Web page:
Self-isolation, quarantine, shelter-in-place, social distancing …all different versions of measures that people all over the world are experiencing. Many people around the world are finding creative and enthusiastic ways to deal with the “new normal”: working from home, spending time with their family and even upping their gardening-game. However, we cannot forget the population of people who are isolated and alone during this unfamiliar time and feeling more and more disconnected from community. What about the members of society who’s normal this has always been this isolated lifestyle? There are large numbers of people living in the Central Okanagan that, for a variety of socio-economic or health reasons, face mobility challenges and spend most, if not all, of their time indoors, away from public spaces, community gatherings and other social settings. These are the clients of Hands in Service.


Hands in Service is a non-profit whose mission is “to provide free, compassionate and relational, non-medical home care, referral services and food security assistance through individuals, groups, businesses, and churches to vulnerable clients struggling with disability, financial and social limitations.” Since 2005, Hands in Service has been filling the gap of care and community, and in 2012 they launched their Living Salads program. Gardening and plants aide in our well-being—both physically and mentally—and considering the fact that many individuals don’t have the capacity to garden (be it space or finances) at home or the mobility to take part in a community garden, Living Salads was born. Every May, volunteers pot up planters full of tomatoes, herbs, marigolds and leafy greens to deliver to those who are mobility-challenged and/or food insecure. The planters are small enough to fit near most people’s doorsteps, patios, decks and even in some sunny windows, yet big enough to create a yield. In recent years, through partnerships with local high schools, many of the planters have gone to families as well as individuals, who are deemed as experiencing food insecurity, also benefitting from the mindful practice, nutritious components and sense of accomplishment that accompanies tending these planters. The pots, soil and plants are 100% donated by generous sponsors*, but due to the massive demand at garden retails stores during pandemic times, securing the plants and soil has been more difficult than past years. Yet, in the face of all obstacles, on May 6th Hands in Service planted 325 planters with 235 of those going to families to provide food and education. One client receiving a planter this year gushed that “this is such a gift…everyone from the drivers to the gardeners…truly, I’m so excited to get my planter”. Another client mentioned how it is his birthday this month and he was so excited to receive his planter because he doesn’t believe he’ll be getting any other gifts. Upon hearing this, Hal Puder from the Tickle Trunk arranged for balloons and a cake to accompany the delivery of this man’s Living Salad.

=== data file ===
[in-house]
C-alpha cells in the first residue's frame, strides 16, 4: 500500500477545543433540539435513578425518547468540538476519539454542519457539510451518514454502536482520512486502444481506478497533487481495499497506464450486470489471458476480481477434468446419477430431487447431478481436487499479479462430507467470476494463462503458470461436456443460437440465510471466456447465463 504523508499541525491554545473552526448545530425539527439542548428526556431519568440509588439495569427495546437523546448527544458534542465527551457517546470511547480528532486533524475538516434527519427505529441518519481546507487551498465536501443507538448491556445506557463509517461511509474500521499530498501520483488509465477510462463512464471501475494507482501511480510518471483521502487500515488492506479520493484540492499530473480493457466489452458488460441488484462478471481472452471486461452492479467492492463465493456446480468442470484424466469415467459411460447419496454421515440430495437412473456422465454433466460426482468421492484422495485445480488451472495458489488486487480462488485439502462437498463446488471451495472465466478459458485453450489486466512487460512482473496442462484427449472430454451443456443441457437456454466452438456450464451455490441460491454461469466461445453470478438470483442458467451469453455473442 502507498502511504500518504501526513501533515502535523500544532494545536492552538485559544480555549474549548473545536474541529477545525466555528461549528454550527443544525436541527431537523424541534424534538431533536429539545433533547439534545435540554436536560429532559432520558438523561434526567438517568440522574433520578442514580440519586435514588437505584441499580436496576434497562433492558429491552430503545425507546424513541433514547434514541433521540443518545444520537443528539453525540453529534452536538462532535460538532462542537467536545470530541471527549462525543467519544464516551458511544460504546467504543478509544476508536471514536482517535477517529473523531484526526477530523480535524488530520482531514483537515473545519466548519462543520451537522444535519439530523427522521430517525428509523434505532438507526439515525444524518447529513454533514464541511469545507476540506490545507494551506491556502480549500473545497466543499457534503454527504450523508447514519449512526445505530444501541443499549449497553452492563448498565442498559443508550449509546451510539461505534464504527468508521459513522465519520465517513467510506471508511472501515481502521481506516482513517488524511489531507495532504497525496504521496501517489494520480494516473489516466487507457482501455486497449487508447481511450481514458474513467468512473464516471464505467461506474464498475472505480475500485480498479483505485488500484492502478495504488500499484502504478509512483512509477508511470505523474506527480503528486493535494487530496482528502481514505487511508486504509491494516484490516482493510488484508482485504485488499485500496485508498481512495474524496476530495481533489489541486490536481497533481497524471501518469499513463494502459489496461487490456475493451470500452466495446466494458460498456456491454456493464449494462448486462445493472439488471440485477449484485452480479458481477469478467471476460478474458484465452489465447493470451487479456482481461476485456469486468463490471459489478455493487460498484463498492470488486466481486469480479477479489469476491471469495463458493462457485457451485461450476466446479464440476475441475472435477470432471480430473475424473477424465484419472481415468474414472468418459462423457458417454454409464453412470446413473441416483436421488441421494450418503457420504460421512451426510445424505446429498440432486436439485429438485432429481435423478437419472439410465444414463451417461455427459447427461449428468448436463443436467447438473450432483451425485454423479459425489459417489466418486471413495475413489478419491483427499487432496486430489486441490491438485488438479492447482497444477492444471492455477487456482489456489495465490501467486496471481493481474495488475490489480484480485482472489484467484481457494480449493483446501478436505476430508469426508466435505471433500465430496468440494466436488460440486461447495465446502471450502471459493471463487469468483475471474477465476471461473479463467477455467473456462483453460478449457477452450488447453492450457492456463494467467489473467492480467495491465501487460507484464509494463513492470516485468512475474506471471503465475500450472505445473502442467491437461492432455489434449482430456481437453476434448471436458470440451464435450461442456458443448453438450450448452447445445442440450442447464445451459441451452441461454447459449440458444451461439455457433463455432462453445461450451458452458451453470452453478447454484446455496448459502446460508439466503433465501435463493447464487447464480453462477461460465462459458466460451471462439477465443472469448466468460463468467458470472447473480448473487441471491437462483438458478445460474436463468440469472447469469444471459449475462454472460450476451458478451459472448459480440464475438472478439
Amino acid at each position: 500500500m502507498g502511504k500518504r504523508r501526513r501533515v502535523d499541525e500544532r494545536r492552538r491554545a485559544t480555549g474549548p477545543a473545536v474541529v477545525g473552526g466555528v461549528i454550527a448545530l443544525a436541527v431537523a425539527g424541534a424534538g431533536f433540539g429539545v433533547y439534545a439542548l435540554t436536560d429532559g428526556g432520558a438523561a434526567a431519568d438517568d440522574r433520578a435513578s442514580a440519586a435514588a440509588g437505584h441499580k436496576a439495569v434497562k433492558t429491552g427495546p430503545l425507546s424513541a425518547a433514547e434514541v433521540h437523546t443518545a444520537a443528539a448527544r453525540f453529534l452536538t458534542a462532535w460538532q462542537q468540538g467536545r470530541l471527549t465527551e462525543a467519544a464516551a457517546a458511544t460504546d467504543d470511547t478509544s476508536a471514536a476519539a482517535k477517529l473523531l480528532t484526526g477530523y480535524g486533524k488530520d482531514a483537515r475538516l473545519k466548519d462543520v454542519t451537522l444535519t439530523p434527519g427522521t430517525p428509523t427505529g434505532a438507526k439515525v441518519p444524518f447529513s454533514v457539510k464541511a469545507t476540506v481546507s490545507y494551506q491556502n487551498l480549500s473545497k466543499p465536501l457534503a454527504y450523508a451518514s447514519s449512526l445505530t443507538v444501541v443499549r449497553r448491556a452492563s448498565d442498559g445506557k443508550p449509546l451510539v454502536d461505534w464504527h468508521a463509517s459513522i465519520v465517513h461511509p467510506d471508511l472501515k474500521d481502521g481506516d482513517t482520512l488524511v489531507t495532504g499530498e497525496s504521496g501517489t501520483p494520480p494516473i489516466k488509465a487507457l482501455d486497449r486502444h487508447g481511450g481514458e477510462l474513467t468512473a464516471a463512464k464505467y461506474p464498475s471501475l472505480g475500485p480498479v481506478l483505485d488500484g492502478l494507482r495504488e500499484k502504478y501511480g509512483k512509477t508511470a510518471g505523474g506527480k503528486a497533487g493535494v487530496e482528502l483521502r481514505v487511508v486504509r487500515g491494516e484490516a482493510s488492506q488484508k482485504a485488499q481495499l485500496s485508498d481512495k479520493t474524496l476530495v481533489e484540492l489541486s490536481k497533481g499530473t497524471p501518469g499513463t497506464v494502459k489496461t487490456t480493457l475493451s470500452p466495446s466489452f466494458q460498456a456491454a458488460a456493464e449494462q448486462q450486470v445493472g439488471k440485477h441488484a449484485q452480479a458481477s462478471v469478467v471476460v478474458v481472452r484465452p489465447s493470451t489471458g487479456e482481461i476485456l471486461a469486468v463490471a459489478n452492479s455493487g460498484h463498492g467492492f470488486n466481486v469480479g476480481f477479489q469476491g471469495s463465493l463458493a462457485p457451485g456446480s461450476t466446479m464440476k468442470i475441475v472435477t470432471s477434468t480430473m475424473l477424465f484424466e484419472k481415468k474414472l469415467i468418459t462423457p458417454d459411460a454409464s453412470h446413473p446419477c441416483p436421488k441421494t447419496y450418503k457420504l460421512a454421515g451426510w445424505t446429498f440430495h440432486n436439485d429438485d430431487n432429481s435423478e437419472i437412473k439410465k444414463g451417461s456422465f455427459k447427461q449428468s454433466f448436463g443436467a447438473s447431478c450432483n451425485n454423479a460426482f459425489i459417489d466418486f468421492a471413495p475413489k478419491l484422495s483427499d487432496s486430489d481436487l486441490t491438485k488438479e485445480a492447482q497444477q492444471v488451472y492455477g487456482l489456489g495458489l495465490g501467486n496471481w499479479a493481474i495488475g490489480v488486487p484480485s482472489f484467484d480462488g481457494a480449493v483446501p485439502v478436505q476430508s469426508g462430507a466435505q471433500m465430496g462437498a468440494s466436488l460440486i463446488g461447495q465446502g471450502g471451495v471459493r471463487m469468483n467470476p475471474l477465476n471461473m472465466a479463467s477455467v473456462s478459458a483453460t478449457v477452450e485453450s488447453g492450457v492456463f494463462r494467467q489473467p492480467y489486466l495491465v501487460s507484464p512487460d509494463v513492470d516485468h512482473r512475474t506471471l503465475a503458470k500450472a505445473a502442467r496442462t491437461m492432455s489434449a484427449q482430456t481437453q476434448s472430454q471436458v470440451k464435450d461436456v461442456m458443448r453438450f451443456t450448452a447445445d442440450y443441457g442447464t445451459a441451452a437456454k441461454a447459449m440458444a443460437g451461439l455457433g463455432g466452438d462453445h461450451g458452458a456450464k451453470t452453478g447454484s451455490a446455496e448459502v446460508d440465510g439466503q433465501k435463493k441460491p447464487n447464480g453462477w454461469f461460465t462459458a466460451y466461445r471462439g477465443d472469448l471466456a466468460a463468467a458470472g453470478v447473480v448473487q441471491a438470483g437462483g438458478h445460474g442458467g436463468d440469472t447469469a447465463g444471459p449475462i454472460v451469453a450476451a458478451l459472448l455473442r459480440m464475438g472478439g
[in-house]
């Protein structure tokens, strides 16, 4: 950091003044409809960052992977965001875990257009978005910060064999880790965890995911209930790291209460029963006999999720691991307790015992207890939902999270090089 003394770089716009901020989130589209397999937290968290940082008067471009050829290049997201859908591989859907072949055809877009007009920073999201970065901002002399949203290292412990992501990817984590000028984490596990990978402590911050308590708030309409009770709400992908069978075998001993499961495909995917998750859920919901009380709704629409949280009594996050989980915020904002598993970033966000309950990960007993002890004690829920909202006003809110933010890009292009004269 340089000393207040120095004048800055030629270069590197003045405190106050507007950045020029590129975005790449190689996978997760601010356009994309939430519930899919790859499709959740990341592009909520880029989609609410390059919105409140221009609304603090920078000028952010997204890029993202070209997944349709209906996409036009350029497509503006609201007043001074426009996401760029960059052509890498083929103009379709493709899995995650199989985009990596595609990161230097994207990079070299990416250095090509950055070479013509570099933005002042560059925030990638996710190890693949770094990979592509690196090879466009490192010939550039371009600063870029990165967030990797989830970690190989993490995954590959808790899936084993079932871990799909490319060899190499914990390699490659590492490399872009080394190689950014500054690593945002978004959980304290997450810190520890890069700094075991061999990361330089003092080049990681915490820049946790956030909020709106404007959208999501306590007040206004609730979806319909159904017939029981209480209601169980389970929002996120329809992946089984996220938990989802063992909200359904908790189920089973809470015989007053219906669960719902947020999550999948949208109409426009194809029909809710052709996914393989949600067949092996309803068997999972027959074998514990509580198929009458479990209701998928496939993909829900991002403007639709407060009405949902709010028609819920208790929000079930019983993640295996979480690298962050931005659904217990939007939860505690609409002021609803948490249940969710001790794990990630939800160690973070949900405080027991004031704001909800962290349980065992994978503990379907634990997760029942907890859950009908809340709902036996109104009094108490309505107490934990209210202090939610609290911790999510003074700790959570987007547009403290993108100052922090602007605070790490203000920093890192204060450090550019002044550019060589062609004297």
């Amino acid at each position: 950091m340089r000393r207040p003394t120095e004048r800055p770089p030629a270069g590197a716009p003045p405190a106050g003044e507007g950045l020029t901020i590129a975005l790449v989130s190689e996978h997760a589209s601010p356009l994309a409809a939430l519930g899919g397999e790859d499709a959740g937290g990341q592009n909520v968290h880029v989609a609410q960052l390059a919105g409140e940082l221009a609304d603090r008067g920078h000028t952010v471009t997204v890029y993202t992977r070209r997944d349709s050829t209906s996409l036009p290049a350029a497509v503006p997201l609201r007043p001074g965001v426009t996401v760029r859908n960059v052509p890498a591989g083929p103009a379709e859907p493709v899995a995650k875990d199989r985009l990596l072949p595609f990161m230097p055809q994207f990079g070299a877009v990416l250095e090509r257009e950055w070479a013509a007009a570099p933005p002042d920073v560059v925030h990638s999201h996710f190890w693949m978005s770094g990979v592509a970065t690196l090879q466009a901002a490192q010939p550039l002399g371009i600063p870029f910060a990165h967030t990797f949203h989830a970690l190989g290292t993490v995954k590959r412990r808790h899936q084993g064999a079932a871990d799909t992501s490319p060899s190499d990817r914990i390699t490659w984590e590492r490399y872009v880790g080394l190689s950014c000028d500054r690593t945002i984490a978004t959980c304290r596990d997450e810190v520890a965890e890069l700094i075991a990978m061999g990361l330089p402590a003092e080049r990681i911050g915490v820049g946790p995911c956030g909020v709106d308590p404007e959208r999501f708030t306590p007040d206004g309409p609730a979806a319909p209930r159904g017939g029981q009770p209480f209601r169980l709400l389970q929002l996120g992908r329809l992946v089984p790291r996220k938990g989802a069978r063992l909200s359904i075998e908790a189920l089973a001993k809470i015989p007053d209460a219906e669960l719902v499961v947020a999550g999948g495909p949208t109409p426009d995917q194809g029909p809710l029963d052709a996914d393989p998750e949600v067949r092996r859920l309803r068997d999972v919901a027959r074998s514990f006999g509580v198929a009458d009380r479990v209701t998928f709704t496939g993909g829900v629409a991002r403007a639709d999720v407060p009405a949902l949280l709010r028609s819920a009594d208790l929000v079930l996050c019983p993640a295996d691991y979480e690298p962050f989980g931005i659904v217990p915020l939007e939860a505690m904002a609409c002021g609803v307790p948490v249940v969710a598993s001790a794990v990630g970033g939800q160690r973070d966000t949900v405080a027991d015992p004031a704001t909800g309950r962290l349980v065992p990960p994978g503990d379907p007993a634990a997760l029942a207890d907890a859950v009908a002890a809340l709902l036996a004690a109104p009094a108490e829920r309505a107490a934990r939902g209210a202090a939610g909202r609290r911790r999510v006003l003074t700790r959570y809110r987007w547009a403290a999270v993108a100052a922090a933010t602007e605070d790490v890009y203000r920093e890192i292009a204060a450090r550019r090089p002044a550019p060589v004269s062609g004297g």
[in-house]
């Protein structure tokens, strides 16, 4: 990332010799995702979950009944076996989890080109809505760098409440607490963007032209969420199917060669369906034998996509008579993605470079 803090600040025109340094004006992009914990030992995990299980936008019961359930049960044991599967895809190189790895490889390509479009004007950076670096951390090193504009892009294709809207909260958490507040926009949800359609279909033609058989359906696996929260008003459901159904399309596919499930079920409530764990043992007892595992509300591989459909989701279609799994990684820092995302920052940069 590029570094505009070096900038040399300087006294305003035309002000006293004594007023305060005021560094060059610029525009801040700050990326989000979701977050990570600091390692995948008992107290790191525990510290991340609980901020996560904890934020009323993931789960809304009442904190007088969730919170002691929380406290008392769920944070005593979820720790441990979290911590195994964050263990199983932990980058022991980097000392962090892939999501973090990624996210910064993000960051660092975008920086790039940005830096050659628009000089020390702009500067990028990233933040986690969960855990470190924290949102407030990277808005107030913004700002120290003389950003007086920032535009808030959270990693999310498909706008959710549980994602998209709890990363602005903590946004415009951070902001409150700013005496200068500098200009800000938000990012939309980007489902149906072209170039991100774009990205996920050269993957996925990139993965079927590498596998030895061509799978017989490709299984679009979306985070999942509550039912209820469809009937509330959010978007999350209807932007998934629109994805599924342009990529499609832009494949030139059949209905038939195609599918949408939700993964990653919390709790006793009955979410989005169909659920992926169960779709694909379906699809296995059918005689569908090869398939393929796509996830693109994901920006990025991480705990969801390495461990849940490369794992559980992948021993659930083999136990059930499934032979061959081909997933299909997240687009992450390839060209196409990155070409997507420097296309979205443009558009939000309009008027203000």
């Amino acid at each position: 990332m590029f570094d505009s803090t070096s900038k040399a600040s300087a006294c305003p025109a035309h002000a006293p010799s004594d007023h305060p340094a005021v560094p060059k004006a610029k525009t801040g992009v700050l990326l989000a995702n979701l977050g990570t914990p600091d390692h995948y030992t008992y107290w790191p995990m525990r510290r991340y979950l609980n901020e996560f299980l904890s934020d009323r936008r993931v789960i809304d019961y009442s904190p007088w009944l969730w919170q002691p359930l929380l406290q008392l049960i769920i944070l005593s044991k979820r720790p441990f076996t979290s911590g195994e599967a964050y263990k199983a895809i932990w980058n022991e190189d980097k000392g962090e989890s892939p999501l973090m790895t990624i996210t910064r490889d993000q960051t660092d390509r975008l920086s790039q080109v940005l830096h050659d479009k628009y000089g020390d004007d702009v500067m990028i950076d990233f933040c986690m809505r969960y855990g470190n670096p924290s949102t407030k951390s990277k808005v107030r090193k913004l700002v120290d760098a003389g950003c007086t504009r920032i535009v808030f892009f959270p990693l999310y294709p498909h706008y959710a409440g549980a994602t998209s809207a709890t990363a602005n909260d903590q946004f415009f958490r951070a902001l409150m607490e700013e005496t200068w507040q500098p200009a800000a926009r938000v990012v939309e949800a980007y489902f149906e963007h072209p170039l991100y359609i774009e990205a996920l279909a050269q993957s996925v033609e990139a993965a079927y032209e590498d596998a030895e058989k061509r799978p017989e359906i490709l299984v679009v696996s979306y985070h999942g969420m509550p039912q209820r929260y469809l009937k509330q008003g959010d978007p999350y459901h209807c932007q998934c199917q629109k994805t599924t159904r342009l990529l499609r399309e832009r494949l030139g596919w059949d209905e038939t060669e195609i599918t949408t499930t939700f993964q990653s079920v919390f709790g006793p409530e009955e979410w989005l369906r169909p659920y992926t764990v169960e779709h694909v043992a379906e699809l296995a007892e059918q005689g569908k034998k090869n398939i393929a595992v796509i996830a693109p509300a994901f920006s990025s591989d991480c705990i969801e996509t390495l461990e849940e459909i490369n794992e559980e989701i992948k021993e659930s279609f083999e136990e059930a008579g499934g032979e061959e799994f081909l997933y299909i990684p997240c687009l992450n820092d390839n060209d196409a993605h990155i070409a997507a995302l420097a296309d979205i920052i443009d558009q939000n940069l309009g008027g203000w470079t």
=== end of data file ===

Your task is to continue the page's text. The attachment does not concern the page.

During the 2020 viral pandemic, Hands in Service has had to step back from many of its in home non-medical support services, their food hamper delivery and Living Salads program have become more important in supporting vulnerable and forgotten members of our community. As many of us have felt the effects of this pandemic and chosen to sink our hands in soil, reconnecting with our food and the natural world, Hands in Service digs in deeper to the Living Salad project so that everyone can find their green thumb.

Author: Amanda Watland

* Art Knapp’s, Kel-Lake Greenhouses, The Greenery, Paynter’s Fruit Market, Sunshine Farm, RONA, and Walter’s Baskets